Ask Amy: These are my five dating dealbreakers. Have I set the bar too high?

Ask Amy: These are my five dating dealbreakers. Have I set the bar too high?

Dear Amy: I’m a 50-year-old woman, and I haven’t had a serious relationship in about a decade.

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My first two partners (when I was in my 20s and early 30s) were controlling and emotionally abusive.

I know I overlooked a lot of obvious red flags back then (and made excuses for these people).

So now if there’s the slightest sign of jerkiness early on — if he teases me (a “just kidding” insult), corrects me (especially if he’s wrong), is rude to me or others or bad mouths his exes — I usually won’t see the guy again.

I also balk when guys come on too strong in the beginning.

And that means I rarely go past the second or third date.

Am I being too careful? I’m worried I’ve become too thin-skinned.

– Worried and Alone

Dear Worried: Every characteristic you mention — “just kidding” insults, corrections, rudeness, badmouthing, coming on too strong – is a justified dealbreaker, at least from where I sit.

You might work on your reaction to being “corrected,” but being mansplained or corrected by someone who is not only wrong but rude about it is another matter. (You could examine whether you become defensive when others disagree with you.)

But let’s say that you really have become thin-skinned.

So what? This is you. Maybe you’re extra-discerning. Being too hard on people is not a good thing, but discernment is.

Upon meeting a stranger for a potential relationship, your instincts are all you have.

My main suggestion is that you should work on relaxing. Not relaxing your standards, but just … relaxing.

Many people fumble their first meetings – they might drink too much, misread the room, or simply be nervous. Maybe your guard is up a little high, and his guard isn’t up high enough. That’s why second dates were invented.

Even very discerning people can learn something new by cultivating an attitude of openness, but this doesn’t mean you should overlook a person’s behavior, especially when that behavior is rude or unkind.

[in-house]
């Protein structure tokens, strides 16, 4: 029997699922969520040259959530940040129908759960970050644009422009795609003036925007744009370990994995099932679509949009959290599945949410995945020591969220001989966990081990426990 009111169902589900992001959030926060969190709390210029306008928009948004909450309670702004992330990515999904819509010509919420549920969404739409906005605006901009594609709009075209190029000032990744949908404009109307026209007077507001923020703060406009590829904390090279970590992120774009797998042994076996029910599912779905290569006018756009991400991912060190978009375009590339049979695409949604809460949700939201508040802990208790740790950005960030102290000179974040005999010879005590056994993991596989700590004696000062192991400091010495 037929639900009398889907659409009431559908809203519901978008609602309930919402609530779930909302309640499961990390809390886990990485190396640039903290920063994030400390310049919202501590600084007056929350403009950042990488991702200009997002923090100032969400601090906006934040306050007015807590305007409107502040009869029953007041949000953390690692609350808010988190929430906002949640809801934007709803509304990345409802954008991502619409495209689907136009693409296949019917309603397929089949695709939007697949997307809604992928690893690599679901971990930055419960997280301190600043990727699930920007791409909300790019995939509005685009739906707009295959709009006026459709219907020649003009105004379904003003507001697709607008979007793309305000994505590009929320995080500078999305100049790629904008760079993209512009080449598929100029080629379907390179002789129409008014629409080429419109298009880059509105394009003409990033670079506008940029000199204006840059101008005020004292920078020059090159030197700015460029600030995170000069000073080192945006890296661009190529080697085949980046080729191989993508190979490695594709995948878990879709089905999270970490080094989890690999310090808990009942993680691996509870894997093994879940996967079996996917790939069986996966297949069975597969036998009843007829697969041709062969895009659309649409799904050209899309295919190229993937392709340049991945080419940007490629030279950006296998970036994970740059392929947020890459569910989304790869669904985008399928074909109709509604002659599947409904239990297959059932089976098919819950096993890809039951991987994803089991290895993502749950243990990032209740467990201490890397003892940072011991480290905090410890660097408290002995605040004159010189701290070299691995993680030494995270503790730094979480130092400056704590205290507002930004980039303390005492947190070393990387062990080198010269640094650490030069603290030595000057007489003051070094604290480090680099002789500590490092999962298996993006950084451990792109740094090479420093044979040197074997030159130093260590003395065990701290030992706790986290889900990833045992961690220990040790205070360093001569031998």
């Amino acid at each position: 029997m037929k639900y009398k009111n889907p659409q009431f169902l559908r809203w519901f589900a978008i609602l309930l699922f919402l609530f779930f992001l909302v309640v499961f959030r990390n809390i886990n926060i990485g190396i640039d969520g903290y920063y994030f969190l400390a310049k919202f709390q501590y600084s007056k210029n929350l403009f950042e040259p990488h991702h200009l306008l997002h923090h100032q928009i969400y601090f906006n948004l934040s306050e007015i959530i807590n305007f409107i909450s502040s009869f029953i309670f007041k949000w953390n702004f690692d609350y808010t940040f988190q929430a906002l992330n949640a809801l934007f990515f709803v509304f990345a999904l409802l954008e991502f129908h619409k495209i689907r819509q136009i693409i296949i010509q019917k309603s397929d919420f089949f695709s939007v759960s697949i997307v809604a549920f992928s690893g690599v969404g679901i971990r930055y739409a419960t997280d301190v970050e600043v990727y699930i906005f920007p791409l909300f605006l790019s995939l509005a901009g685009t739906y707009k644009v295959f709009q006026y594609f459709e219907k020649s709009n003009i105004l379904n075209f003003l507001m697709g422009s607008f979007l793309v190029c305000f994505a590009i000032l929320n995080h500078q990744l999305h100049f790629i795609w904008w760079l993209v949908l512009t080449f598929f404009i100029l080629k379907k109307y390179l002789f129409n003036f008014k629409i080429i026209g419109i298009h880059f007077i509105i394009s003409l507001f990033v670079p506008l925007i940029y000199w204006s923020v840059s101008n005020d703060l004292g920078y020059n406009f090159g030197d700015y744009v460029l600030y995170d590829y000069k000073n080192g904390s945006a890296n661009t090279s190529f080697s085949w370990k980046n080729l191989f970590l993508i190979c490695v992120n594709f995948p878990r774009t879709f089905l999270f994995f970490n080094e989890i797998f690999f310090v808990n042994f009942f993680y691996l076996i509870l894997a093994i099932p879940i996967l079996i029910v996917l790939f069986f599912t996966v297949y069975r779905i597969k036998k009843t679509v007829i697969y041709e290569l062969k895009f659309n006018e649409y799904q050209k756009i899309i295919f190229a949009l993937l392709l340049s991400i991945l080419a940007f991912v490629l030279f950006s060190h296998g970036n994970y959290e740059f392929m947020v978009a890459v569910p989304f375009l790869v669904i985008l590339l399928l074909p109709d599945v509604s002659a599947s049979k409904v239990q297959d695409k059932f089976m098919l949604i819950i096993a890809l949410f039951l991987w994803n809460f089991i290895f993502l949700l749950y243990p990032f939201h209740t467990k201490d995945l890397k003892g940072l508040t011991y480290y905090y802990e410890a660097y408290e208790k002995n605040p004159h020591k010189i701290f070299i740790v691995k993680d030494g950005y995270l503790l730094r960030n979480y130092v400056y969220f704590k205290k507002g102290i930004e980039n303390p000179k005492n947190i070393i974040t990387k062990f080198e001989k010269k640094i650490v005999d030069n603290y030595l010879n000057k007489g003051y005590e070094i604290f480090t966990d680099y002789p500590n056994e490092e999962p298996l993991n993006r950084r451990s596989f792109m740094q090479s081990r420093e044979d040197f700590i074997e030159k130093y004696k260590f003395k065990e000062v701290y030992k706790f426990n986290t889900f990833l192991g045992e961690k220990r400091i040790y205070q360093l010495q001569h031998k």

Dearly departed Maya Angelou gave the world a finely cut gem of advice when she said, “When someone shows you who they are, believe them the first time.”

Dear Amy: My wife and I have been married for more than 20 years. I’ve known her folks for even longer than that, and we have a really good relationship.

Her parents live nearby.

My father-in-law was a pretty talented “Mr. Fixit” back in the day, but he is almost 80 now and has various physical ailments that really limit his abilities.

My in-laws’ back deck is in poor repair and is increasingly unsafe. Because of this, they have stopped using the back steps and deck.

This needs to be repaired pretty urgently, and I am happy and very able to do this.

The problem is that my father-in-law simply will not allow anyone else to work on his house. He is still under the impression that he can do this work himself.

I know that if I take it on, he will insist on doing the work. He will let me “help” him, however.

I am worried about the dynamic and also concerned about the frustration and worry about doing this project with him. I’m concerned about his safety and don’t want him to injure himself.

Because of this, I’m thinking about dodging this assignment.

Should I?

– Builder

Dear Builder: I understand your valid concerns about taking this on.

But I think you should take this on, if only because if your father-in-law attempts to do this himself, it could lead to disaster.

Offer yourself as a helper. Assume that this will be frustrating at times.

Sit down together and come up with a plan. Go together to choose materials from your home improvement store. Ask him, “Will you let me do the heavy lifting and physical stuff? Think of me as your subcontractor.” Confer with him and let him supervise the job.

I can imagine a number of ways where this project could go south, but I can also imagine this as being a bonding project between you two men – and I hope it works out that way for both of you.

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Dear Tidy: I agree with you – this is unacceptable.

You can email Amy Dickinson at [email protected] or send a letter to Ask Amy, P.O. Box 194, Freeville, NY 13068. You can also follow her on Twitter @askingamy or Facebook.